HOME  UP 

 

ROBERT MCALMON'S POETRY

Jim Burns

 

Few people today read Robert McAlmon's poetry. He's remembered mostly as a member of the expatriate circle in Paris in the Twenties, the publisher of Hemingway, Stein, and others, drinking companion of James Joyce, friend of Kay Boyle, and a memoirist whose Being Geniuses Together offers a lively view of life among the writers who congregated in the French capital. But there was more to McAlmon than the gregarious, hard-drinking, sardonic image suggests. He wrote several short novels and collections of short-stories, the best of which are still worth reading. And he produced a fair amount of poetry, though little of it has seen print since it was first published in the Twenties and Thirties. In its day his work was considered interesting enough to he printed in magazines like Poetry, The Little Review, Transition, and the Objectivists Anthology. And it was praised by Louis Zukofsky, Ezra Pound, and William Carlos Williams. Zukofsky even went so far as to suggest that McAlmon's long poem, North America: Continent of Conjecture, was an essential text of modern poetry, along with The Waste Land, The Cantos, and Wallace Stevens' Harmonium. Time may well have shown that the flaws in McAlmon's poems lessened their chances of survival but I'm not sure that these flaws represent sufficient reasons for the poems to be totally forgotten.

I've written about McAlmon elsewhere so don't think it's necessary to repeat too many of the biographical details. He was born in 1896 and, after a brief spell in Chicago just after the First World War, arrived in Greenwich Village in 1920. His early poems appeared in Harriet Monroe's Poetry, the Chicago-based magazine, and show him to be competent with a routine kind of free verse. The following lines are from a series of short pieces referring to experiences McAlmon had in the Air Corps and they show how he was perhaps trying too hard to be sensitive and write in what he imagined to be a kind of poetic language:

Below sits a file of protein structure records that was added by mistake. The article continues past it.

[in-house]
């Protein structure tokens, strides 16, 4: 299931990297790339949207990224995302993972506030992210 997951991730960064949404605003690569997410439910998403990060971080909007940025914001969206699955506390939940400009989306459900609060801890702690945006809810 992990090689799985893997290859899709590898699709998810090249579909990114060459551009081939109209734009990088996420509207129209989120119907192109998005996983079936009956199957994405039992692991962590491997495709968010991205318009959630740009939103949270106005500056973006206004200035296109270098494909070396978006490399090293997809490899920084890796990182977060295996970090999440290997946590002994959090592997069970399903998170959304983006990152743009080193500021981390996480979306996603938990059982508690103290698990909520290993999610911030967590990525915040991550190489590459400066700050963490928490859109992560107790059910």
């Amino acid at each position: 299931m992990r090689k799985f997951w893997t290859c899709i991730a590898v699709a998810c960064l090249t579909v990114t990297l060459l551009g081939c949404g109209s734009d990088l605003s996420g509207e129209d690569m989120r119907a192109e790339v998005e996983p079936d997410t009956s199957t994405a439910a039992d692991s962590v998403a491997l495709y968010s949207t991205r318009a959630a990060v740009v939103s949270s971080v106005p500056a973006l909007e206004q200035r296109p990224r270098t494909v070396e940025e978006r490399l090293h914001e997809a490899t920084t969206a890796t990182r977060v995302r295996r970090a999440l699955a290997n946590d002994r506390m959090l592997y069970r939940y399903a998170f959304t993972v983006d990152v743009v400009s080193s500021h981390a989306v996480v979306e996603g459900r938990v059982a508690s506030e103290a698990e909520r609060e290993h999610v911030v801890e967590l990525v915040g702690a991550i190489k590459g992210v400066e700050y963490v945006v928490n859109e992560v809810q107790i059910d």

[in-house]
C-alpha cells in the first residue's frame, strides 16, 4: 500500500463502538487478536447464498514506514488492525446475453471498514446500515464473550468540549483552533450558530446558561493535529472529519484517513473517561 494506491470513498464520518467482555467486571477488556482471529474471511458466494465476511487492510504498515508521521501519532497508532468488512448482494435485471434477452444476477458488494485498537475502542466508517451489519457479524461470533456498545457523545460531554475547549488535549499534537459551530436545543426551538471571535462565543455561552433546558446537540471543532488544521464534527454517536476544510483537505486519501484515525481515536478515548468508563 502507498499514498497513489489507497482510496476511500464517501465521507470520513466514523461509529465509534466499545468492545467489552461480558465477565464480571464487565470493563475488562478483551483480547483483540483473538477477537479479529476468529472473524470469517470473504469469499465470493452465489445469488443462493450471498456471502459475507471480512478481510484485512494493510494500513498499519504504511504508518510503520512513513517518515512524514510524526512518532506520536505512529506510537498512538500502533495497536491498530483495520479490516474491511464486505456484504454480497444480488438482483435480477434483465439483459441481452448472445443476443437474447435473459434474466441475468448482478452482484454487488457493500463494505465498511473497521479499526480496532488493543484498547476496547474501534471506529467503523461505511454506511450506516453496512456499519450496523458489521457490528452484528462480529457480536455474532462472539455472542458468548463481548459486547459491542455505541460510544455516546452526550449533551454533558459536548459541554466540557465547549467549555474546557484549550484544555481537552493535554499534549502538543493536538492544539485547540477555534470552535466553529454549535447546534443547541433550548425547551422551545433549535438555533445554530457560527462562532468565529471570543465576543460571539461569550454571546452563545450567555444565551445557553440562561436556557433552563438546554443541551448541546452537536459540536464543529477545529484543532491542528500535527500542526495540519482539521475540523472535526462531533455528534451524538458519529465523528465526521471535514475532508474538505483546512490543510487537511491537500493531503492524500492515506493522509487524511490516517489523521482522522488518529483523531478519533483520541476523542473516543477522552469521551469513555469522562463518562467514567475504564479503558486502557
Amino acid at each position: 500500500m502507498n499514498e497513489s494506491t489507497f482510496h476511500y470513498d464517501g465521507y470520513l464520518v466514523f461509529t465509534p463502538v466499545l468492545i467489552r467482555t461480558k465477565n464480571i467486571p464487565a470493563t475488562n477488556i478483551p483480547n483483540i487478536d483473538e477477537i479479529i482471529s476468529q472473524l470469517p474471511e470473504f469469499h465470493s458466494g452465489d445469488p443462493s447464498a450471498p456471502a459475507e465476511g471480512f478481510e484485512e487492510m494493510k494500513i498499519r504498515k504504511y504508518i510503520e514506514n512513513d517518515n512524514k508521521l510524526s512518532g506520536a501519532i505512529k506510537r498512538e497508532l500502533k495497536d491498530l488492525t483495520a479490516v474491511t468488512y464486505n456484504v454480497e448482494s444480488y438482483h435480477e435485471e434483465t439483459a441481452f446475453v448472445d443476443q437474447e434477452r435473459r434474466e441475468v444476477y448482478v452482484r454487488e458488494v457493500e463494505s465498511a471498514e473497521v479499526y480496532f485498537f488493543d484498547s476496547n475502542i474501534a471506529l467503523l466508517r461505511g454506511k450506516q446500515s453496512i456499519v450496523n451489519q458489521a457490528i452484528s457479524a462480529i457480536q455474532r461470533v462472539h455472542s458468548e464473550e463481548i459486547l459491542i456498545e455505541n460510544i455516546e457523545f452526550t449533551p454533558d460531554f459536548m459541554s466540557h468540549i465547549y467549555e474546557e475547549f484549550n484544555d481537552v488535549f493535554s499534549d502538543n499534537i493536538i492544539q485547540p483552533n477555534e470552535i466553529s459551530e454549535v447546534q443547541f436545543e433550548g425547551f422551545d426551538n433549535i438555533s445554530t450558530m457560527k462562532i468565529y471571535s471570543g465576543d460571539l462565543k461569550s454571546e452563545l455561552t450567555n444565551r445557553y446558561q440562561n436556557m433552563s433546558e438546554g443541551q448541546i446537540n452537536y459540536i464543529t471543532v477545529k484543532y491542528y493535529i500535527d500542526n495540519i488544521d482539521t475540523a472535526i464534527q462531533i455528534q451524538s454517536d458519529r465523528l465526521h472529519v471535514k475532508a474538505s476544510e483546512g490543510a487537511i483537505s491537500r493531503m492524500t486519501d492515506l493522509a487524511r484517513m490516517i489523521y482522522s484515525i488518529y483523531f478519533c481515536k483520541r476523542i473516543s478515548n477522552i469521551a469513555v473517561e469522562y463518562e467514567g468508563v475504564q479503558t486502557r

In pale spaciousness
I blend with subtle infinity.
The wing wires of my plane
Whistle a monotone
That lulls my earthy unrest
To sleep.
The faint blur before me
Of whirring propellers
Soothes my eyes.

A longer poem, "The Via Dolorosa of Art," also published in Poetry about this time, was more interesting and pointed to McAlmon's desire to deal with ideas in his poems. It reads as being somewhat overwrought on the whole, though there are passages which are nicely realistic and have a flat kind of rhythm:

But there was breakfast to have
The day was never his without his coffee.
So he thought of coffee:
In his mind the universe - thinking
Alone of coffee - sieved his self-perceptions.
Coffee - with not too much cream and sugar.

I don't want to spend too much time with these early McAlmon poems, though they are not without interest, and in 1921, when he was in London, a small collection of prose and poetry was published by the Egoist Press. McAlmon's own later comment on it was that, "as nobody paid it any attention I need not apologise and can dare to say that much worse has been done before and is being done yet by others."

By the mid-Twenties, when McAlmon was firmly established with the expatriates in Paris, he was involved with writing long poems. He had met and talked with Eliot in London and was familiar with The Waste Land. McAlmon's longer poems follow the pattern of Eliot's masterpiece, in so far as they often utilise different voices, but it would be unwise to daim that they match Eliot in terms of conciseness and overall completion. But then, McAlmon didn't have Ezra Pound handy to prompt him into making cuts and changes, nor was he patient enough to self-edit his work to any great degree. It isn't true to say that he didn't re-write but it would seem that he too often let things stand if they appeared to be sufficiently successful in saying what he had in mind. But he often lacked an overall sense of what he was aiming for so that the poems tend to work haphazardly, with successful passages alongside others which are pedestrian and only partially realised. McAlmon's The Revolving Mirror was an attempt to describe the age he lived in, with various figures from his own life appearing in the different sections. Among them were Sir John Ellerman, the British shipping-magnate and McAlmon's father-in-law, some of McAlmon's cafe friends from Paris, and James Joyce:

That he had been and continued to be praised
pleased his vanity at moments
but when drunk,